One thing I really enjoy about moving up to Tallahassee is the local anthropology society meetings. Here are the best or most well-known archaeologists in Florida pre-history. So the presentations at the meetings often have the appearance of a dissertation and get very technical, but are full of excellent information. I find it very rewarding.
A few months ago, one of the presentations was of a small, portable new device that can point at an object and tell the chemical make-up. With this, they can trace the source where pottery originated from, knowing the composition of the minerals, elements, and chemicals that make up the object. This is also a helpful tool to quickly determine if an object in a museum was curated by arsenic in the past—a once common practice that often went unrecorded, but very important to know if objects are handled.
This past week was a talk by Michael Faught, former FSU professor, and one of the most knowledgeable people on Clovis and Paleo man in Florida. What he said about Clovis man, was that we need to forget everything that we learned.
The culture of people known as Clovis, were expert flint knappers. Their spear points have what is known as fluting, a groove along the bottom that makes it easier to tie the point to a shaft. It was a highly complex way of flint knapping that is difficult for modern flint knappers. This method of knapping indicates a culture that was taught and passed down, and might even include a common language.
The common theory, was that people who are labeled Clovis Man, named after an archaeological site in Clovis, New Mexico, came down the land bridge from Siberia sometimes around 12,000 to 9,000 years ago, and populated north and south America. What is proving out over the years by archaeology, is that it might have been different.
There is little evidence that Clovis people crossed over Beringia, or the strip of land between the glaciers in Canada. The artifacts have not been found. There are Clovis sites from Canada to Chile, but many more sites in the eastern US than in the west. Wherever they came from, it is probably more likely that they came from the south, than the north. Or, I wonder if we will find out that they originated here in Florida?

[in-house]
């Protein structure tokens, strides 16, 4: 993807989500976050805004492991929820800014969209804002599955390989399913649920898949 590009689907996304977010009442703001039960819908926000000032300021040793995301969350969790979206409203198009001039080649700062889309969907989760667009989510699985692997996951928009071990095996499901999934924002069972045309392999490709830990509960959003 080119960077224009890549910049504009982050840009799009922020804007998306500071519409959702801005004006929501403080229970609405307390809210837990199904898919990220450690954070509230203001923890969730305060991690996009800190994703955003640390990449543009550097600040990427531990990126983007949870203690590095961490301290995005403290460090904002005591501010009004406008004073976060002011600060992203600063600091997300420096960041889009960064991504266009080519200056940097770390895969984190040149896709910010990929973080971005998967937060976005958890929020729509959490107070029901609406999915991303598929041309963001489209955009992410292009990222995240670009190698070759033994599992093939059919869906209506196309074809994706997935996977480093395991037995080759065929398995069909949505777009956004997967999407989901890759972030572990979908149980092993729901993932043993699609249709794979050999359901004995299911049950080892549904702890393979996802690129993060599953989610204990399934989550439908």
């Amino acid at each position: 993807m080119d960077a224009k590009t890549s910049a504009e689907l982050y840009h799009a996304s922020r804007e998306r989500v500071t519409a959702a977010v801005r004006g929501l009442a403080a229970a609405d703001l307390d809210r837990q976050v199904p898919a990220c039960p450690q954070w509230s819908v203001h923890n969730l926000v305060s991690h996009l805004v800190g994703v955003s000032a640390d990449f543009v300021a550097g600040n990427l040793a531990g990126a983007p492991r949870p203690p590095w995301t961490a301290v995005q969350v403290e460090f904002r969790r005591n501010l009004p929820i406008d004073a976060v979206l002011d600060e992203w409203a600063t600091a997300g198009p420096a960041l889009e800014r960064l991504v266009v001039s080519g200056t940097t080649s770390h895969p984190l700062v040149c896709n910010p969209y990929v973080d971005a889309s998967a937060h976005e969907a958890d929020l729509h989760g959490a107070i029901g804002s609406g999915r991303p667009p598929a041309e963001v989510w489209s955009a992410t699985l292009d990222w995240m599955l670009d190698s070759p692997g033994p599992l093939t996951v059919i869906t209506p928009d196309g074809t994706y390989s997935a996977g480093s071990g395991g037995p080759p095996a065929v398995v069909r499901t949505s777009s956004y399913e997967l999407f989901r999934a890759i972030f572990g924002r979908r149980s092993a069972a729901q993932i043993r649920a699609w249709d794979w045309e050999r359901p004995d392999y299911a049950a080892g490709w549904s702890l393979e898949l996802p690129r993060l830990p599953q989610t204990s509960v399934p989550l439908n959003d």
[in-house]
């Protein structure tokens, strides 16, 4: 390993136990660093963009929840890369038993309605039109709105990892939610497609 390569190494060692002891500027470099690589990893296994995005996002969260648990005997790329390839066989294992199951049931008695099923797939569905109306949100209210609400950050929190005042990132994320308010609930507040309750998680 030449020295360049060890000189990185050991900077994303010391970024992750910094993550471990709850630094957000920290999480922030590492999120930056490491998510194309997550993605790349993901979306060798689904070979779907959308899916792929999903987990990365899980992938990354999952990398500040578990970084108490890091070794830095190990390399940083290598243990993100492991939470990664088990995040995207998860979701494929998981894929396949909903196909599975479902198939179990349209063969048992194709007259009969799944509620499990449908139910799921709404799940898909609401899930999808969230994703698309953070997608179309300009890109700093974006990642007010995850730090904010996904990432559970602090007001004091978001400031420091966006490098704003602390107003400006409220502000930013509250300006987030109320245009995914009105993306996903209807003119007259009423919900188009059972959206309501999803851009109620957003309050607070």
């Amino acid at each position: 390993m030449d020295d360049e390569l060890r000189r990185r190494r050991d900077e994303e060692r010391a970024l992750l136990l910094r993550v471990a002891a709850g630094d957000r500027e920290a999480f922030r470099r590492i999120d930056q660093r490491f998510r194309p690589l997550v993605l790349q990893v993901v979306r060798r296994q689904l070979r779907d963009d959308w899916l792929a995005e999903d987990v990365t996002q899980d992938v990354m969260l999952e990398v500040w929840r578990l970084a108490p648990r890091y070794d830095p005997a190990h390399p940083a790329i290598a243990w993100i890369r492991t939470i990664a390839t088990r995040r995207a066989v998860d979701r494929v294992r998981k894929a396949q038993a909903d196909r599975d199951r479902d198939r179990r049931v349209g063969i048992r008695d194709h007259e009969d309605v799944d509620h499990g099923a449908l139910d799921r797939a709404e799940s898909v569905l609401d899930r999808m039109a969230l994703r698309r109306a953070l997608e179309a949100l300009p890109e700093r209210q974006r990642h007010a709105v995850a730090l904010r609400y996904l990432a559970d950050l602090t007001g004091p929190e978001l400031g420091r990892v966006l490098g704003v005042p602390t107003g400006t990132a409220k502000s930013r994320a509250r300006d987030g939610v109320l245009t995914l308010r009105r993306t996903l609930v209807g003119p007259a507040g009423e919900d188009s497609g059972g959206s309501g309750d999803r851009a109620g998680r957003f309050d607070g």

There are areas of rich habitation of Clovis people, and Florida is one of them. In fact, the Tampa Bay area is one of the richest areas where Clovis artifacts have been found, more than anywhere else in the country. This is something that artists Hermann Trappman has said for years.
Dr. Faught also said that Clovis people spread very rapidly across the continent, in only about 100-200 years. All people have migrated from one place to another, but this is much quicker than previously believed.
And also, that there were people in Florida before the Clovis culture. Florida was populated at some times more than others, due to environment, weather, and the animals the hunters were following. Florida was never void of people, as long as this strip of land has surfaced out of the sea.
People can be traced by artifacts, and Dr. Faught referenced this as proposed by Dr. Julian Granberry. (I saw Dr. G give this presentation back in 2000.) And we have the flint knapping examples of the Clovis people, and those who were before and after, all in Florida.
Many of these new theories on Clovis man agree with Native American oral history that has been passed down for thousands of years. A few of these stories that I have heard myself. Archaeology has been changing the last few years, and it seems more lively a subject than ever. My Mom was an anthropologist, but a social / cultural anthropologist. She said that she was more interested in what the living people were doing than digging up their bones after they have died. Although artifacts can talk, with new technology they are saying more than ever before. Many old theories of archaeology are being looked at once again. Many archaeologists / anthropologists are saying that the golden age was not C.B. Moore, Goggin, or Bullen in Florida Archaeology, but that the golden age is going on now.